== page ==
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I need to make ui controls panel, that has 100% width and gradient background. UI elements on this control panel should have width 1000px and should be centered.

For a moment i have two elements: panel (width 100%, gradient background), global wrapper panel-wrapper (width 1000px, transparent background), is placed inside "panel" element, contains UI elements.

It works brilliant in all browsers i need, but i really don't like to use two HTML elements, when logically it should be just one. Perhaps it is possible to have one element "panel" with fixed width (1000px) and auto-padding, that will cover all free space to the left and to the right? (i've made an image to show it if my explanation is crazy :))

enter image description here

It is possible?

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Your image still seems to imply you need two containers. –  DA. Dec 7 '12 at 20:43
    
On image there is only one container, green color here is just to display fixed width for elements. Or you mean that i have anyway to use two containers? :'( –  avasin Dec 7 '12 at 20:45
    
This may be of interest to you: the body is a wrapper –  Jeroen Dec 7 '12 at 20:46
    
Ah, I see what you are asking. I'll post an answer. –  DA. Dec 7 '12 at 20:47
    
Does the body count as a container? Set the dark gray background on the body. Then create your green container and set the fixed width and use margin: 0 auto; –  Jrod Dec 7 '12 at 20:47
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3 Answers

up vote 1 down vote accepted

You could potentially use the calc() function, though it isn't highly browser compliant.

Here is a quick example and more information on compatibility and usage can be found here.

*I made the example in Firefox, didn't test it elsewhere.

Just for a quick code example, the following shows one solution:

div {
    width: 100px;
  background-color: blue;
  height: 100px;
  padding-left: calc(50% - 50px);
  padding-right: calc(50% - 50px);

}
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wow.. very interesting! i'll check in a moment. –  avasin Dec 7 '12 at 20:53
    
along these lines, JS could easily handle this. That said, from an optimization POV, I think the extra wrapper is likely a better option. –  DA. Dec 7 '12 at 20:55
    
@DA, Fully agree with you. Two wrappers with css is much better with one + javascript. –  avasin Dec 7 '12 at 20:56
    
@mookamafoob I tried to use "padding-left: calc(100% - 1000px)" to test, but it seems not to work even in Firefox.. :( –  avasin Dec 7 '12 at 20:59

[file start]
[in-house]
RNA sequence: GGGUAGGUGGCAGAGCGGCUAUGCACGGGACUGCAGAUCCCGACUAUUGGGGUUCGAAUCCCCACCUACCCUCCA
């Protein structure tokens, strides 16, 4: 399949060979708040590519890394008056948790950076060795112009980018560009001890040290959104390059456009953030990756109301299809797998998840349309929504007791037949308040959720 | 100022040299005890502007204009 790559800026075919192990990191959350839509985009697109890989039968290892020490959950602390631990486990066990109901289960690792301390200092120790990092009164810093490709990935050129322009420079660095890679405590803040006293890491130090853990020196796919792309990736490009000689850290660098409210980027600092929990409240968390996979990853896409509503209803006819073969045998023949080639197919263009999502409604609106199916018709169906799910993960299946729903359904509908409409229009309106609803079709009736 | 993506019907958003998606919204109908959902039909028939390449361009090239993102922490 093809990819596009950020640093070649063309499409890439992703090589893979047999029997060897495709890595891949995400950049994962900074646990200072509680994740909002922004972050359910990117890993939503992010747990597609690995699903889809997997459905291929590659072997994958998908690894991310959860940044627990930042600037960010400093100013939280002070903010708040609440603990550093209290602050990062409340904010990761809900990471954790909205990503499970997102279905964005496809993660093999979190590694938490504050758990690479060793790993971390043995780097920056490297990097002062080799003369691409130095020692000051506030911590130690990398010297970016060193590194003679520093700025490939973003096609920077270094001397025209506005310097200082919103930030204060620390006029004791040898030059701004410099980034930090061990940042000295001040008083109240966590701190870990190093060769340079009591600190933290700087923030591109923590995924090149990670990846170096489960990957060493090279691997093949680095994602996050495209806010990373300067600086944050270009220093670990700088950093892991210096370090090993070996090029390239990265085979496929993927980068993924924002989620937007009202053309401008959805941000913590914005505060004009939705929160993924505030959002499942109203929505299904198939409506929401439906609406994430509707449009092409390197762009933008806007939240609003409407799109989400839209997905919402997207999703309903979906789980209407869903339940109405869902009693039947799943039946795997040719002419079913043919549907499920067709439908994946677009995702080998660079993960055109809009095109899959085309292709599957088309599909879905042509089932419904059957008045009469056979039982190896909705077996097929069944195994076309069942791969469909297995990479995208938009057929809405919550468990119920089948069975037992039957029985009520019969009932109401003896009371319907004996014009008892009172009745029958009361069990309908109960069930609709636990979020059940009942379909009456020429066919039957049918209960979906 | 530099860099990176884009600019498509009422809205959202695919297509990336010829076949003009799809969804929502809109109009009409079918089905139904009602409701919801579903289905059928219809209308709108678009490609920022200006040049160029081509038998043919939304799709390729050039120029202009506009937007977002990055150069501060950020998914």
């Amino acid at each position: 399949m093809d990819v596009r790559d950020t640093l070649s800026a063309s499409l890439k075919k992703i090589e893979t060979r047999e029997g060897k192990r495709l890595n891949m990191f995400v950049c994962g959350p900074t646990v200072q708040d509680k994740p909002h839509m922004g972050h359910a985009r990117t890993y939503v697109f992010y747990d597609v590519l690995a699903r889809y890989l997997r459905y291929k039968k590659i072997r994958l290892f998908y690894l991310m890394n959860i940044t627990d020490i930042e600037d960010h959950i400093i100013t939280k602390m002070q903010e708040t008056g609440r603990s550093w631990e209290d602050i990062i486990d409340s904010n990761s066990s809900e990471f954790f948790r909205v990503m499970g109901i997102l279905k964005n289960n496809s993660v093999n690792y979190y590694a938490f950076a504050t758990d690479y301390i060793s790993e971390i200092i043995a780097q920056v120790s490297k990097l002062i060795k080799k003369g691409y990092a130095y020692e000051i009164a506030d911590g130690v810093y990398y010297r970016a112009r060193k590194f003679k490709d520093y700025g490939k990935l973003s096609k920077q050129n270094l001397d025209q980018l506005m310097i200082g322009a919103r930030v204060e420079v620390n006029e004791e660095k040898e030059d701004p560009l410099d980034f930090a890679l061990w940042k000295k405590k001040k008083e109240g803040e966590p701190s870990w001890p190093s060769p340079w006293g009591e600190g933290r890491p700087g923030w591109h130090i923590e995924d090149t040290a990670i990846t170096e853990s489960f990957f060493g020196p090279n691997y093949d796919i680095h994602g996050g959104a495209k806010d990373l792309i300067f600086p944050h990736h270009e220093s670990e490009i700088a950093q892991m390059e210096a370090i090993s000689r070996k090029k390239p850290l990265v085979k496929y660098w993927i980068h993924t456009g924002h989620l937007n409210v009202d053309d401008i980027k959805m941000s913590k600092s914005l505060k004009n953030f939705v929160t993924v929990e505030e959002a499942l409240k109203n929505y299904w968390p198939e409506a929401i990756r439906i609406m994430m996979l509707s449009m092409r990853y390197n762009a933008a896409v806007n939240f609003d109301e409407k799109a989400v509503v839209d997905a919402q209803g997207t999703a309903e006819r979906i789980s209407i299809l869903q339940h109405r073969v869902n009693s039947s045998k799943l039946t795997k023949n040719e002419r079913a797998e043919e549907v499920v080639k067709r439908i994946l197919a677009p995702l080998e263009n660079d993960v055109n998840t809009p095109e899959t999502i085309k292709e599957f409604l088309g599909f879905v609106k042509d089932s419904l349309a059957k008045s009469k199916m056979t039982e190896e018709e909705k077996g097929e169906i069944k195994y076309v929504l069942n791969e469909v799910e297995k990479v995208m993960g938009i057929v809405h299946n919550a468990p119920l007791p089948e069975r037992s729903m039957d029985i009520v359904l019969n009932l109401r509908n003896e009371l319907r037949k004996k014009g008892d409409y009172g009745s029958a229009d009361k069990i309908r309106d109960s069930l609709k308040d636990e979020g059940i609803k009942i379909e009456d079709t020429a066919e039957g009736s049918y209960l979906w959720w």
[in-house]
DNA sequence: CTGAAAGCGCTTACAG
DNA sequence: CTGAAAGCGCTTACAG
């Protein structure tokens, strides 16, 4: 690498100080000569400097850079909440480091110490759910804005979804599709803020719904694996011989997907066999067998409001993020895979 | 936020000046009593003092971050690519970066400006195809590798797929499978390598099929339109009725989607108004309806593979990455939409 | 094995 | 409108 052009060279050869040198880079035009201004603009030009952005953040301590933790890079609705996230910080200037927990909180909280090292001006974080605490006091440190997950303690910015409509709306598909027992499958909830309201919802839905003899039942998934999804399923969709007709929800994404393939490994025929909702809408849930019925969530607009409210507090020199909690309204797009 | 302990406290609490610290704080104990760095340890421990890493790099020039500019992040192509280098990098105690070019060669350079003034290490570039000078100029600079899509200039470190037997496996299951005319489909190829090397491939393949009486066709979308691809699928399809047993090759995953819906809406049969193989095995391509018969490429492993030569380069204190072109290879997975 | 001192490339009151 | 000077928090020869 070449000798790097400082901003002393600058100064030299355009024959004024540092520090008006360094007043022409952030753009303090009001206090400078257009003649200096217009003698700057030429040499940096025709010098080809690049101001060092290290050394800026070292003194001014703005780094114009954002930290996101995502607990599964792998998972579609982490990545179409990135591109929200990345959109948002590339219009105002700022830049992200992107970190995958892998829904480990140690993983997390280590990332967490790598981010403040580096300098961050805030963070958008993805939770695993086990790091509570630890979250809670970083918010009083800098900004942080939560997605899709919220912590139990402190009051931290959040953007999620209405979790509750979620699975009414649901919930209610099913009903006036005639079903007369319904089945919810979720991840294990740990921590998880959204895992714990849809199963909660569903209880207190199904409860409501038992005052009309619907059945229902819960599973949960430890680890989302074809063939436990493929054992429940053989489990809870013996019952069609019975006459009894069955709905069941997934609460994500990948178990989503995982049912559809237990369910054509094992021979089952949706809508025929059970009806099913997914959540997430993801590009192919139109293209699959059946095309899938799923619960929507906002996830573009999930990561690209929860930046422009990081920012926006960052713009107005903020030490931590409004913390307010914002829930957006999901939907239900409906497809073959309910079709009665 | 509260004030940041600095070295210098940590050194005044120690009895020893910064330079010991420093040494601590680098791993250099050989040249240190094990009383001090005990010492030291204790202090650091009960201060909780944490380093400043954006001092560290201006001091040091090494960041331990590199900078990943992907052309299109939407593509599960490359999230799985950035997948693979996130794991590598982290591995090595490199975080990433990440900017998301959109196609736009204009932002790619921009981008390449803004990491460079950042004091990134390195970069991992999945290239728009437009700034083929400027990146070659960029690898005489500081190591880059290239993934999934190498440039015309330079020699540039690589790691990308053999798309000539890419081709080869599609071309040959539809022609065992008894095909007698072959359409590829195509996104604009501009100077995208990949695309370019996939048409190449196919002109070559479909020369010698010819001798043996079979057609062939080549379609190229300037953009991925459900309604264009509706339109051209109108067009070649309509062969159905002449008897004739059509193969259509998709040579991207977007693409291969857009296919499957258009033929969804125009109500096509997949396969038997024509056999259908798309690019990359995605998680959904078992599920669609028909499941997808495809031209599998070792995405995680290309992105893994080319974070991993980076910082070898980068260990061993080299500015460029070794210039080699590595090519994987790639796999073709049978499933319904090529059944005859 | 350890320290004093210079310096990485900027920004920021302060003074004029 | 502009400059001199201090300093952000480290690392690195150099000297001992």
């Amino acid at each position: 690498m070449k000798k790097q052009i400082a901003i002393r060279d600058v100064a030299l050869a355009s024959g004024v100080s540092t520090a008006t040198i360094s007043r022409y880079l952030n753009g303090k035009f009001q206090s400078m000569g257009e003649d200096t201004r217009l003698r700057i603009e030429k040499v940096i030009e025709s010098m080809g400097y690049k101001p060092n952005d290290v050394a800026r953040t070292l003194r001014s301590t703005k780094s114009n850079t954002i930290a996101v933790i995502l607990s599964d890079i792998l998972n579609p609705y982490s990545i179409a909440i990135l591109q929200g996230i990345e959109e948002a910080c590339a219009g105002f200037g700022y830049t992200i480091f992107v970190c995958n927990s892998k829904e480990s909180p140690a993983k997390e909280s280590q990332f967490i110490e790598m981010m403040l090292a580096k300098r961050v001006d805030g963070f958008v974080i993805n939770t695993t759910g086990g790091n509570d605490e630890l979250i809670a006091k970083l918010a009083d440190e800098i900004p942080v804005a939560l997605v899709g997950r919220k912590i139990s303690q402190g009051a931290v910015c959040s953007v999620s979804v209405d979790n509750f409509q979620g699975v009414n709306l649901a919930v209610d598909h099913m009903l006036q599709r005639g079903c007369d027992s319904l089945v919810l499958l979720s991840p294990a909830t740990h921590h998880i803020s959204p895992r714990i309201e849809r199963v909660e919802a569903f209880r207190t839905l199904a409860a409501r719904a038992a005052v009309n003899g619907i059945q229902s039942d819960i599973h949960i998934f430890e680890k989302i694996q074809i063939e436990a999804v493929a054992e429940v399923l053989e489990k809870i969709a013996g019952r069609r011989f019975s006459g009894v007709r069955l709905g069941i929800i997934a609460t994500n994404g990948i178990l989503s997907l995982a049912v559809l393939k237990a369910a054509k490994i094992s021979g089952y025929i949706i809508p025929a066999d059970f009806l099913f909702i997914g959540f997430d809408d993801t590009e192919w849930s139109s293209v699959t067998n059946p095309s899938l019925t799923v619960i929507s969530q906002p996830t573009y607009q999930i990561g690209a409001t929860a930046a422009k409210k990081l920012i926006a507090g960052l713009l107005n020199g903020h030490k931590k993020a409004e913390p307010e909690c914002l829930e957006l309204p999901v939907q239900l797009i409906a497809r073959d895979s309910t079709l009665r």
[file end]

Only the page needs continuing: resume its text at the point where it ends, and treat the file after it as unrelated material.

@true Just updated the answer and sample, but you may need -moz-calc() for Firefox –  gotohales Dec 7 '12 at 21:00
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The challenge is you can't really combine percentages and fixed widths with padding in the traditional sense, since the padding is added to the total width.

If the total width is 100%, and you want the content in the center to be 500px, you can't calculate the padding.

With CC3, though, you can use the box-sizing to change 'where' the padding is placed in the box model.

http://www.css3.info/preview/box-sizing/

Alas, I still don't think that will give you want you want simply due to there still being an unknown variable in play (the width of the container that the 100% width object is in).

In the end, we can sometimes over think these solutions in the name of over-optimization. IN this case, an extra div seems perfectly acceptable and, likely, the proper solution.

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Thanks very much, did not know about this... So, this way, we can setup width to element including it's borders, paddings, everything.. but anyway we will need to calculate paddings to the left or right side to have 1000px for content in the middle of our HTML element, right? –  avasin Dec 7 '12 at 21:20
    
You summed up the problem with with the 'we need to calculate' bit. That's the whole catch. The CSS, alone, can't calculate that variable given the variances of the '100%' outer width. –  DA. Dec 7 '12 at 21:47
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Why padding ?

You could set left and right margins to auto and that would make the div centered..

So just set

.panel{
    width:1000px;
    margin:0 auto;
}
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Right, but there will be no background with 100% width. For a moment i have same solution for inner wrapper (that is centered and has transparent background), when outer wrapper has 100% width and gradient background. But i wanted to make one element if it is possible –  avasin Dec 7 '12 at 20:48
    
the body would be the container.. –  Gaby aka G. Petrioli Dec 7 '12 at 20:49
    
Thank you very much for your response. But, this way i would have to still use my solution with two wrappers, but main wrapper will be body. I wanted to understand, if it posible to play around with paddings, to have only one wrapper.. –  avasin Dec 7 '12 at 20:51
    
i really can't see the point of this. as any element will be inside another... even body is inside html and you could style that (the body) to be centered inside html.. So i really can't see where you could use this ability even if it existed.. Could you post a case where that would be helpful ? –  Gaby aka G. Petrioli Dec 7 '12 at 20:56
    
Just to have less HTML elements on the page. I have lots of widgets that have same issue with wrappers. Less HTML, less javascript (because wrappers are controlled by js) gives better environment to workaround... –  avasin Dec 7 '12 at 21:05
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